Explanation by bumblebee team
Optimus and the recent nVidia beta drivers release
New nVidia beta drivers, 319.12, have been released yesterday. Unfortunately, several web sites have been quick to put articles with titles suggesting Optimus support finally coming to Linux, and I'm saying "unfortunately" because I believe this is a case where inaccurate reporting hurts everyone: to non-technical users, the articles may have an effect of giving a false impression that the wait is over and the complete and proper support in the official binary drivers has arrived. As far as I see, there is some confusion and misinformation in users' discussions, and that is not helping either. So, let's try to clarify things.
In short, the new beta is but a first user-visible step towards complete Optimus support. Remarkably, it covers use cases that Bumblebee has never supported well: using external monitors attached to the nVidia GPU, and running all rendering on the nVidia GPU. On the other hand, Bumblebee provided power management and render offloading on the basis of individual applications, neither of which is offered by the new beta.
In a typical muxless Optimus laptop (or a mux'ed laptop in "Optimus" configuration), you have the laptop LCD panel connected to Intel GPU only (so that nVidia card cannot display on it), and you may also have some external video port connected to nVidia GPU only (so that Intel card cannot display on it). Normally, you run the X server with the Intel driver, with the only output being the LCD panel, and all works well. Let's now consider more fancy scenarios.
1. You want to run a graphically intensive game, so you wish that heavy rendering is performed by the nVidia card, but it's only powered on for the duration of the game. You don't need to redirect rendering of any other applications to the nVidia card. This is called "render offloading".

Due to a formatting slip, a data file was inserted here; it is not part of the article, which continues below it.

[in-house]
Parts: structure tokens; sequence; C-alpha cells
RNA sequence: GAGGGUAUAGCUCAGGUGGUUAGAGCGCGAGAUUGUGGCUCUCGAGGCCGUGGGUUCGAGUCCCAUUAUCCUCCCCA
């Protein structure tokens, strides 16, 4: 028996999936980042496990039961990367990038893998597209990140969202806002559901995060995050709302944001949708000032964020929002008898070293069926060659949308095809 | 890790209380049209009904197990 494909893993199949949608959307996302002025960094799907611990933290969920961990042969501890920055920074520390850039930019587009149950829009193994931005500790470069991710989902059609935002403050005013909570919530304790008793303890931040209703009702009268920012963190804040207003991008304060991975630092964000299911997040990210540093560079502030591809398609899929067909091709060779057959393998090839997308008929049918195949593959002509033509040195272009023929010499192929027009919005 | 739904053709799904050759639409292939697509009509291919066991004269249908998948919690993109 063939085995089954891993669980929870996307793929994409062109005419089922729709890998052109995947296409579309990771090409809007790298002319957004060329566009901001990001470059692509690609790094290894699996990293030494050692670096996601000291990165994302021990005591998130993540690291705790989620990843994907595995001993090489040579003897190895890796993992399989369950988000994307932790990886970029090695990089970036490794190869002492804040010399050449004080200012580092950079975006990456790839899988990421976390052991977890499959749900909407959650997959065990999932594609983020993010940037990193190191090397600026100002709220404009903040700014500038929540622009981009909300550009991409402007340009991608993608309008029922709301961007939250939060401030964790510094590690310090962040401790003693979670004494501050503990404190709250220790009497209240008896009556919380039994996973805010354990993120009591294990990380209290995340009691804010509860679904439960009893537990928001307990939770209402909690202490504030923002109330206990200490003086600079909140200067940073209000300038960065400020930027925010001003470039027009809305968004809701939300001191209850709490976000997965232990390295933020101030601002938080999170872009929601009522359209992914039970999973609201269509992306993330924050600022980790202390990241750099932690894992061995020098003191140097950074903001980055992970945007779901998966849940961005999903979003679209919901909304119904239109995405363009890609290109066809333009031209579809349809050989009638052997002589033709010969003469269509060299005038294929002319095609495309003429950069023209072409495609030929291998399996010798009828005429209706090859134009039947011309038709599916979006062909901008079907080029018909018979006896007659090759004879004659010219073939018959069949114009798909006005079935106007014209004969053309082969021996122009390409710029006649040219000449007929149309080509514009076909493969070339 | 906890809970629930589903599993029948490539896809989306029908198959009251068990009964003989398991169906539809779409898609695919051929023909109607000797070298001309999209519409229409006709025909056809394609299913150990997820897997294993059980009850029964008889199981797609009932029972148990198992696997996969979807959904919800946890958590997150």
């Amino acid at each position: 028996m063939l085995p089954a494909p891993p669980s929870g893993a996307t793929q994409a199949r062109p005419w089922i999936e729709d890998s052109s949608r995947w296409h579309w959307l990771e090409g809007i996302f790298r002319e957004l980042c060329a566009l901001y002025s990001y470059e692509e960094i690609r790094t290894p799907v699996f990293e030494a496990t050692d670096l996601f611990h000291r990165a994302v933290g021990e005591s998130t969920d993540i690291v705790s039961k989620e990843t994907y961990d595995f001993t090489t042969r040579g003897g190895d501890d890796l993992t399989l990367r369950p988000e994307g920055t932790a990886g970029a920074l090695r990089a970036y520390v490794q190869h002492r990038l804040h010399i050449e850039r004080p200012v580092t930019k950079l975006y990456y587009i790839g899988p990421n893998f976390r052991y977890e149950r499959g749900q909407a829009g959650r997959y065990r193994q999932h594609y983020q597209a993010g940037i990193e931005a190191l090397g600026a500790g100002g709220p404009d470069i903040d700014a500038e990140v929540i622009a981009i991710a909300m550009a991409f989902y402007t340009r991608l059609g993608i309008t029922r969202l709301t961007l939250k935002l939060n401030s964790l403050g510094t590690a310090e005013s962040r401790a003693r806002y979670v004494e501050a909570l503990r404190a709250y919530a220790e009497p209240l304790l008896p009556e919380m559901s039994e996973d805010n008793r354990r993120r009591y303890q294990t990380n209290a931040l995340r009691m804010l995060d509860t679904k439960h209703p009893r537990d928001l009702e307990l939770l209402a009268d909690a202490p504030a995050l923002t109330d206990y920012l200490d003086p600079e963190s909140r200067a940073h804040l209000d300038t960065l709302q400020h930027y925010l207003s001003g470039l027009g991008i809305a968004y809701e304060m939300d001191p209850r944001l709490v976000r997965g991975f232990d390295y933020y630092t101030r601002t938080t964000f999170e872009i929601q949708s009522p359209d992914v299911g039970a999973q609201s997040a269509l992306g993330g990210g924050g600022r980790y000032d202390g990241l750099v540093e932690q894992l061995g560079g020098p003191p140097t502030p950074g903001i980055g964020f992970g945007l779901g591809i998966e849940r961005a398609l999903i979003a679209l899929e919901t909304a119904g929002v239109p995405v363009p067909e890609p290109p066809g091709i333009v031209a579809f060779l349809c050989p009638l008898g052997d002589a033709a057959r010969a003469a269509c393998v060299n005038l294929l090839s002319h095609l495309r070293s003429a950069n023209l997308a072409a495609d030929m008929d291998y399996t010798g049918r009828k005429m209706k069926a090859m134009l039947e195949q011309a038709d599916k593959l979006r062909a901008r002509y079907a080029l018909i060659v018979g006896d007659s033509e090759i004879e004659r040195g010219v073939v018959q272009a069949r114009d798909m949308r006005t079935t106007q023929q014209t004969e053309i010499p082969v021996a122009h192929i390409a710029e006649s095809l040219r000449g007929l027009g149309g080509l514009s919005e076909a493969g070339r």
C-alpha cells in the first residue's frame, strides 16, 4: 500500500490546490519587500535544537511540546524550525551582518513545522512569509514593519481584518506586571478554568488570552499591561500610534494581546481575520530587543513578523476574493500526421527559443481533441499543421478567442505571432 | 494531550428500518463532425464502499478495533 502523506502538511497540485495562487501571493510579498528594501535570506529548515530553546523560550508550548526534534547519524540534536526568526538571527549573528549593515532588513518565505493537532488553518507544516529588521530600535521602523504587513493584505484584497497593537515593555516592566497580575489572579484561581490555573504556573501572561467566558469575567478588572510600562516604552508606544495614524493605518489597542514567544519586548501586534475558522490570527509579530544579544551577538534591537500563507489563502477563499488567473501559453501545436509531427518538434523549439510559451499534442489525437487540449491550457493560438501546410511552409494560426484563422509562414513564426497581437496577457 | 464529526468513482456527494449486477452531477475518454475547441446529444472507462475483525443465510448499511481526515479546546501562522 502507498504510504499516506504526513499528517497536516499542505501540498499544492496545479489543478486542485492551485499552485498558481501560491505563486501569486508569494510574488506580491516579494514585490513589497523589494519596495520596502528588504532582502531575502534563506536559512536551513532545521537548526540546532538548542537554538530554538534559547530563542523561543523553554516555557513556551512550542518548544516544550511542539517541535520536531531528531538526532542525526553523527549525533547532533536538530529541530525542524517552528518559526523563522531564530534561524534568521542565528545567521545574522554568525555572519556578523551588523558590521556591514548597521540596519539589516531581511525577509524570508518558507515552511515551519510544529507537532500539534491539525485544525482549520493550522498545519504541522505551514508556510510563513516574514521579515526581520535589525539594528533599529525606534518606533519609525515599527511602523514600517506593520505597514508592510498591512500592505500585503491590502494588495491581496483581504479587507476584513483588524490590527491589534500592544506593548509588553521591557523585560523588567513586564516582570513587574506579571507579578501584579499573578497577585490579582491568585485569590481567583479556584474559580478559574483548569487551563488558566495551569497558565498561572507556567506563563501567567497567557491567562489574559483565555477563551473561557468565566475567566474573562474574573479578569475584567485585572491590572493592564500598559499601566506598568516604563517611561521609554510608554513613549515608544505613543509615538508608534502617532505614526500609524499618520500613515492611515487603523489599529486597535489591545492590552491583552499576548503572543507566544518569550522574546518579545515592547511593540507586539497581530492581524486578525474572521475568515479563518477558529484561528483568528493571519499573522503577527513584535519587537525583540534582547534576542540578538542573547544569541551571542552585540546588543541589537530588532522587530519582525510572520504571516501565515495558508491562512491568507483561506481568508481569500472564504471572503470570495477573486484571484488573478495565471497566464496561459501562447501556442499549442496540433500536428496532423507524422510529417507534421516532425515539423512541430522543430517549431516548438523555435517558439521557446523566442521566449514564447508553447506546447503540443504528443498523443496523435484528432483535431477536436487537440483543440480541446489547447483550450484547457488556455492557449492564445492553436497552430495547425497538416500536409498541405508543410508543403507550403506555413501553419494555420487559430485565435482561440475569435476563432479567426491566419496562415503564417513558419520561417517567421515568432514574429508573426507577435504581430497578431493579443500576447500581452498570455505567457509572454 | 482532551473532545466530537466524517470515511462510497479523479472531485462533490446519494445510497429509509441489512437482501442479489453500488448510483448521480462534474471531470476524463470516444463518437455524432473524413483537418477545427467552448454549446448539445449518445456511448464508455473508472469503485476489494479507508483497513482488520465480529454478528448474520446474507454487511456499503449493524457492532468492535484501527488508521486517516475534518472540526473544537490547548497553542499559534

2. You want to temporarily plug in an external monitor into the nVidia-driven output port without disrupting your existing X session already running on the X server with the Intel driver. Since the Intel chip cannot access that external port, it will need the nVidia card to perform display ("scanout") for it (this is assuming Intel does all rendering; alternatively, nVidia could be performing rendering for its portion of the desktop).
3. You want to use nVidia card for rendering the whole desktop, trading increased power consumption for improved acceleration of all graphical apps, including the compositor. Since the nVidia chip cannot access the laptop LCD panel, it will need the Intel card to perform scanout for it.
2 and 3 are called scanout offloading, and notice how it is needed in different directions for different use cases. The card performing the scanout is called the scanout sink, and the other is called the scanout source.
With the new beta, nVidia supports scanout offloading, with the restriction that the nVidia chip can be the scanout source but not the sink. Thus, it supports use case 3.
Use case 2 needs GPU hotplug in the X server, because you want to power up the discrete GPU only when the external monitor is plugged in, and on top of that use case 1 needs a mechanism to route rendering between different drivers. For now, it's possible to use a combination of virtual crtc patch and hybrid-screenclone to "solve" case 2 (yep, that's painful), and Bumblebee "solves" case 1. Proper support in the drivers/server stack will be more efficient, of course.
Notably, it should be possible to use the new beta drivers to get better accelerated rendering for gaming sessions by starting the game on a separate X display with nVidia driver and scanout offloading. FSGamer should come in handy for that. Note that you want to be using xf86-video-intel driver for the offload sink in this case (not the modesetting driver as the readme currently suggests), which should work since version 2.21.5 and required, since Xorg does not support different drivers for the same PCI device.
Hope that helps.
PS. If you were wondering whether you should install new drivers: if unsure, don't do that yet. You might clobber your gl/glx libraries, leaving you without accelerated rendering on Intel desktop, and accelerated nVidia+scanout is not easy to setup either.